This past Friday an article was posted online from the Marietta Daily Journal titled, “Immigrant Students Seek Georgia’s In-State Tuition.”
Right off the bat we see the apparent bias that is rampant throughout virtually all media. Did you notice the articles title is missing a very important component – the word illegal? This is all too typical – and frankly I’m not sure if it’s bias or just lazy reporting, or both.
I recently wrote that promotion leads to tolerance, tolerance leads to acceptance and acceptance leads to equality. Lazy reporting and advocacy has led to illegal immigration equaling immigration. There seems to be no more distinction. Okay, back to the article.
The Journal article pertains to a lawsuit that “roughly 3 dozen immigrants” filed in Georgia state court, asking a judge to grant them in-state tuition.
These young “immigrants” are children of illegal aliens. So therefore, they themselves are also in the U.S. illegally.
Does that not raise a red flag and pose a most obvious question? The obvious question should be asked of the Judge is: “Judge, these ‘young immigrants’ are here illegally, meaning that they are not supposed to be here. Why then, Dekalb County Superior Court Judge Mark Anthony Scott, have you agreed to hear this case?”
The Journal attempts to answer the question by citing Obama’s executive order, known as the “Deferred Action for Childhood Arrivals” which allows young illegals protection from deportation.
But as we all know (or should), this Executive Order is not law because Congress never passed it. Last time I checked, judges are supposed to rule on and uphold the law, which this is not.
The article continues by explaining that, “The Georgia University system requires any student seeking in-state status for tuition purposes to provide verification of ‘lawful presence’ in the U.S.”
The lawsuit claims that University Regents policy does not define “lawful presence.”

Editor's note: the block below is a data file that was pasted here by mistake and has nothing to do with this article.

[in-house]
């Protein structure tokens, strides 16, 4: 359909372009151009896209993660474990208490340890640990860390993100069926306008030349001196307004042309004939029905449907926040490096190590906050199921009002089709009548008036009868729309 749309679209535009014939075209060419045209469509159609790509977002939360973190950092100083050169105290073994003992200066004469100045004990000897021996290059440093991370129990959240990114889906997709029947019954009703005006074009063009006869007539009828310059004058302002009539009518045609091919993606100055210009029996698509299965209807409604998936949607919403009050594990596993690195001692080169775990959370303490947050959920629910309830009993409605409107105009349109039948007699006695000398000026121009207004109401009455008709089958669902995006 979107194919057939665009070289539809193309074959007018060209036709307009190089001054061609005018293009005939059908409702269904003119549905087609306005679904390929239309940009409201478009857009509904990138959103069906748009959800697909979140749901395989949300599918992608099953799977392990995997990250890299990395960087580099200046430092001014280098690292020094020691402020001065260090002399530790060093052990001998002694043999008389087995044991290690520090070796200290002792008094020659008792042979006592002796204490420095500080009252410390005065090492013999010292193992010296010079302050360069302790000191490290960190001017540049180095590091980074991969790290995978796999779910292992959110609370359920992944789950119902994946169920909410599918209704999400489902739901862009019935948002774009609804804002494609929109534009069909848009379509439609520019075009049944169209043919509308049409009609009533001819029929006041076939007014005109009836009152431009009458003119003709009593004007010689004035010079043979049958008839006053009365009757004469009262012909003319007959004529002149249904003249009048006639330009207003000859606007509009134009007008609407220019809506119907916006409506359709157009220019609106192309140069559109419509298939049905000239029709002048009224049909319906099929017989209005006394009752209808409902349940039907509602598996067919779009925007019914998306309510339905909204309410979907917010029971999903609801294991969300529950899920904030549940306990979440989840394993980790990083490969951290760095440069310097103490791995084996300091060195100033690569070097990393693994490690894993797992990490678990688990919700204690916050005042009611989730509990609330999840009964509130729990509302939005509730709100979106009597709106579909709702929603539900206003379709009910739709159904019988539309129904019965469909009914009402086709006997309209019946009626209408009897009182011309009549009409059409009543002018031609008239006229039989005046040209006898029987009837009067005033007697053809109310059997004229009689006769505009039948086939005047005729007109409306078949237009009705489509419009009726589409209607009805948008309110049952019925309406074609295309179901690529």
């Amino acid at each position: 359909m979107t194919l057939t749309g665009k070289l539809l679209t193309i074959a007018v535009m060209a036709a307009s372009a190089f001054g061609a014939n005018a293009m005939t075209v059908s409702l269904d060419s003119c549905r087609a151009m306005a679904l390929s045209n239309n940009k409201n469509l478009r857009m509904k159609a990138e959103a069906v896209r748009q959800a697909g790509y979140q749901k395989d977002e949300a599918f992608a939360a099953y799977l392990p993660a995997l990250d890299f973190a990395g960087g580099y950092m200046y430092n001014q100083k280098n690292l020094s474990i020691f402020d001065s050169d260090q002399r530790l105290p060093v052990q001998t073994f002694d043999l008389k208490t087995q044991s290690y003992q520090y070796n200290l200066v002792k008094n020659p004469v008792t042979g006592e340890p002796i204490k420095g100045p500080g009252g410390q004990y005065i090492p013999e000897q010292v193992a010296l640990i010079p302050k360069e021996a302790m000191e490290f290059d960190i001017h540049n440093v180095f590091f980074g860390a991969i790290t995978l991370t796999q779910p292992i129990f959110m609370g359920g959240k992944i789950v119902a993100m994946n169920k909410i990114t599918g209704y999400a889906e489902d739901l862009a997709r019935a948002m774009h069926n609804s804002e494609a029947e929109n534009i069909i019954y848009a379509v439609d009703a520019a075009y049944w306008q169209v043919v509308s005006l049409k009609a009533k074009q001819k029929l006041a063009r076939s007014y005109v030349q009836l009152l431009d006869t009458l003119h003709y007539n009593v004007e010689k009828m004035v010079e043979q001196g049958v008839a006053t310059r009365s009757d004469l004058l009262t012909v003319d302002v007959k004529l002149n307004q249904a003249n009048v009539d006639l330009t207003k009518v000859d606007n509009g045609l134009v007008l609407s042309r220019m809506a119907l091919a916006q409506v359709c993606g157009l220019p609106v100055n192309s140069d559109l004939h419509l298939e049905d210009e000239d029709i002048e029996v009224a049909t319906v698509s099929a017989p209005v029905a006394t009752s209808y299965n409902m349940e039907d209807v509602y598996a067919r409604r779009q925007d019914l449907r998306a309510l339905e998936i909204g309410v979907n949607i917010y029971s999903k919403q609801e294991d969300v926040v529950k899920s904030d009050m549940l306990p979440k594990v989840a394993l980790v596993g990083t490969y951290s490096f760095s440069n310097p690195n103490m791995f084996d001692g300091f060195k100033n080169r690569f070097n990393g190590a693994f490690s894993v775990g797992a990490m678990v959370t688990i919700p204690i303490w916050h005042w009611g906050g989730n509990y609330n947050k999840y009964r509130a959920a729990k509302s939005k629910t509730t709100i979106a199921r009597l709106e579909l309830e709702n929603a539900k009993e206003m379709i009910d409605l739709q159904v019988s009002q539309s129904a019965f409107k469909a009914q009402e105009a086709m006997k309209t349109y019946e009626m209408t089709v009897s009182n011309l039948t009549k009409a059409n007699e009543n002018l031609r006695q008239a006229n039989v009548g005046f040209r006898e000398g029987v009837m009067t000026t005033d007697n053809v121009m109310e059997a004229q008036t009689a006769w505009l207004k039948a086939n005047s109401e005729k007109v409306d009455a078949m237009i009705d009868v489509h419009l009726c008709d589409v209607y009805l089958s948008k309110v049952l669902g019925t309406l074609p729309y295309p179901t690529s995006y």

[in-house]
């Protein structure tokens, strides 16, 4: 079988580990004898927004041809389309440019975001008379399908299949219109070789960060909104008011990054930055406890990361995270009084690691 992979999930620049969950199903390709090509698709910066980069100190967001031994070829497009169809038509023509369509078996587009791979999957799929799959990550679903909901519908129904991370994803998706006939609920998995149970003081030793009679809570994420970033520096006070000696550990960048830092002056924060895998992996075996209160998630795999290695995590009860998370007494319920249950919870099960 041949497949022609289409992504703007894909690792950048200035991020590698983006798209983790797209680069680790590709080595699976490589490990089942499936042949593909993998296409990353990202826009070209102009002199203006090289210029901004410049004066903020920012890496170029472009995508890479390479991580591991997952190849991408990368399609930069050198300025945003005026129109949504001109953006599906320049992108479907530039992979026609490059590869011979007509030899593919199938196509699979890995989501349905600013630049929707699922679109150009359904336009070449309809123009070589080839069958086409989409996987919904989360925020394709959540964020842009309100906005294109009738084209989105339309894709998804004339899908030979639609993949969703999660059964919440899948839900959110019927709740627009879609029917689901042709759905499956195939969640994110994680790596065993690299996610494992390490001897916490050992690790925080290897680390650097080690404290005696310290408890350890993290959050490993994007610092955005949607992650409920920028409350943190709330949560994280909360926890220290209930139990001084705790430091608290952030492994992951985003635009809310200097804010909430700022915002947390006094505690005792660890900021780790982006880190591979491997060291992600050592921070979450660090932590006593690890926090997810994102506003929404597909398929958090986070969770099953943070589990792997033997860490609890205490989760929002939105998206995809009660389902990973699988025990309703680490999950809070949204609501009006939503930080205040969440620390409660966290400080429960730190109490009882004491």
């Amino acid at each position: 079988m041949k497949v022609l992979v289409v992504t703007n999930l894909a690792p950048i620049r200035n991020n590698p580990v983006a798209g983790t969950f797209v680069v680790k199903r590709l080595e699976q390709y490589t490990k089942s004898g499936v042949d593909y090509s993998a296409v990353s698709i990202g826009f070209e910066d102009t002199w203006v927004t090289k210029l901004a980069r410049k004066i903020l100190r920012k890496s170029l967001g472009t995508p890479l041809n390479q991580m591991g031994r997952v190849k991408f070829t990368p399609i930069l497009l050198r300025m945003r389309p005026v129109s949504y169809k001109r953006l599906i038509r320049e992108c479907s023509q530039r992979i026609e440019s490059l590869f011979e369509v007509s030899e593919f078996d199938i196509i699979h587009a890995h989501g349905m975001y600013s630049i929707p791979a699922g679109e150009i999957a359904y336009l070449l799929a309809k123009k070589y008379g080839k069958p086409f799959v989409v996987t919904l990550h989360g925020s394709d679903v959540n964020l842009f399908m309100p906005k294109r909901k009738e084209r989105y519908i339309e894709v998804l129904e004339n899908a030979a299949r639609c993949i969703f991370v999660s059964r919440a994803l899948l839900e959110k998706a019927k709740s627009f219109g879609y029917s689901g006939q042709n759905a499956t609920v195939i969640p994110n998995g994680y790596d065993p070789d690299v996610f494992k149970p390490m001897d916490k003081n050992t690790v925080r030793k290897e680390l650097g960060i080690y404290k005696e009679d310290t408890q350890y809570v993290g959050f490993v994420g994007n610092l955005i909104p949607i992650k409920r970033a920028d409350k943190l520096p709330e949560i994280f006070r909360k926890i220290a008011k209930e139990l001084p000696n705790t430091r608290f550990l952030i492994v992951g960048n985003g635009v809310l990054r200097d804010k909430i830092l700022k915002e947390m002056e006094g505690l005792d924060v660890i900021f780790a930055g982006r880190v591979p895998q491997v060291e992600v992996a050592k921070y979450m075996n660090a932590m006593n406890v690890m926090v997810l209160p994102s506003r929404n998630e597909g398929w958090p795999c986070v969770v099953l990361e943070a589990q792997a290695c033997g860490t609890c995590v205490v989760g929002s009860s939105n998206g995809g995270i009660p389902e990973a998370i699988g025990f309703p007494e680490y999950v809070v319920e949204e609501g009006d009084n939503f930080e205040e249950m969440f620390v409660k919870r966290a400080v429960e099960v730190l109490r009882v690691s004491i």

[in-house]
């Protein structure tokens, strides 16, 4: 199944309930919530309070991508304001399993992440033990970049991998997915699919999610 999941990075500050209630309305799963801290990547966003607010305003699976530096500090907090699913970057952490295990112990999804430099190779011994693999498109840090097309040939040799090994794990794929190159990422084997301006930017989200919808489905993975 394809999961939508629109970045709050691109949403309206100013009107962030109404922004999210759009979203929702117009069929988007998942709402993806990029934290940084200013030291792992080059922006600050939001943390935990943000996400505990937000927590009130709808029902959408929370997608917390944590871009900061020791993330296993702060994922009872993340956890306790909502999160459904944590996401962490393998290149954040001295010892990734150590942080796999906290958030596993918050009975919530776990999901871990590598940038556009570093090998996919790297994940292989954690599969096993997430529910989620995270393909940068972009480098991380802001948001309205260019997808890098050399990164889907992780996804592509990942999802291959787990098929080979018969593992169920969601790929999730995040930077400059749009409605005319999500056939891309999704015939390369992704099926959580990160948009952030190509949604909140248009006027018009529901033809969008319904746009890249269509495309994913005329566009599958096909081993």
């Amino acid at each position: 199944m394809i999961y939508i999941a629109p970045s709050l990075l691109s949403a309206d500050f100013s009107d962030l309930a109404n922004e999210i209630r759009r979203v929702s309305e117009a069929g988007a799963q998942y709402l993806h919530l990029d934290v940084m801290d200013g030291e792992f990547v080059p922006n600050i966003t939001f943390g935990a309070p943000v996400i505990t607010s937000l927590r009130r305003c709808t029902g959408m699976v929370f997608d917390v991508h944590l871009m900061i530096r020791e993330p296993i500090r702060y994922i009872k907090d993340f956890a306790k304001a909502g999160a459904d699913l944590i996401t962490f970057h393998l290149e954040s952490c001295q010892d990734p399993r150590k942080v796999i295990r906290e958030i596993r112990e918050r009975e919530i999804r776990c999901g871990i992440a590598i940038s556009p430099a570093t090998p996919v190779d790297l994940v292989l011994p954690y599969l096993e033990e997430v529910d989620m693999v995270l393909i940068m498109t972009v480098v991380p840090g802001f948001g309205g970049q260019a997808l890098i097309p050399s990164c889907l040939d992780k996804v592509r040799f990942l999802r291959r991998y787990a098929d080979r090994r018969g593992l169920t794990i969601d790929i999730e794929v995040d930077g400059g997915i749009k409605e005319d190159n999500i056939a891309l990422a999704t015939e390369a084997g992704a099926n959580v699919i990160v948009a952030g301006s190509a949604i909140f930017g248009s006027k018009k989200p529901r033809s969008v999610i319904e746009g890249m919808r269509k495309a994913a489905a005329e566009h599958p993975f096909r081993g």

Oh really. I guess Chuck Kuck, attorney for the young criminal aliens, didn’t look very hard because I found it and I’m just a schlub, not an attorney.
Allow me to do attorney Kuck’s research for him and quote the Georgia University system manual: “Each University system institution shall verify the lawful presence in the United States of every successfully admitted person applying for resident tuition status. There are several methods through which institutions may verify the lawful presence of their students:
- A US certificate of naturalization (USCIS form-550 or N-570)
- A US certificate of citizenship (USCIS form N-560 or N-561)
- A current US passport with an expiration date after the first day of your initial term (photocopy must include the photo page and the following page)
- A current drivers license issued by the state of Georgia after January 1, 2008 (temporary paper licenses and licenses marked “limited term” are invalid for verification purposes)
- A current state issued ID issued by the state of Georgia after January 1, 2008
- Permanent Resident Card (USCIS form I-151 or I-551)
- Military ID presented in person (service members only, not valid for dependents. Scans, faxes, or photocopies will not be accepted)
As I said, I’m not a highly edumicated attorney, but that seems awfully clear to me.
But sadly I fear, these young “immigrants” will have their day in court and if they win that will then be the dreaded “precedent” for hundreds more suits to follow.
I can’t blame these kids for trying this. I do blame the courts and this judge for entertaining it.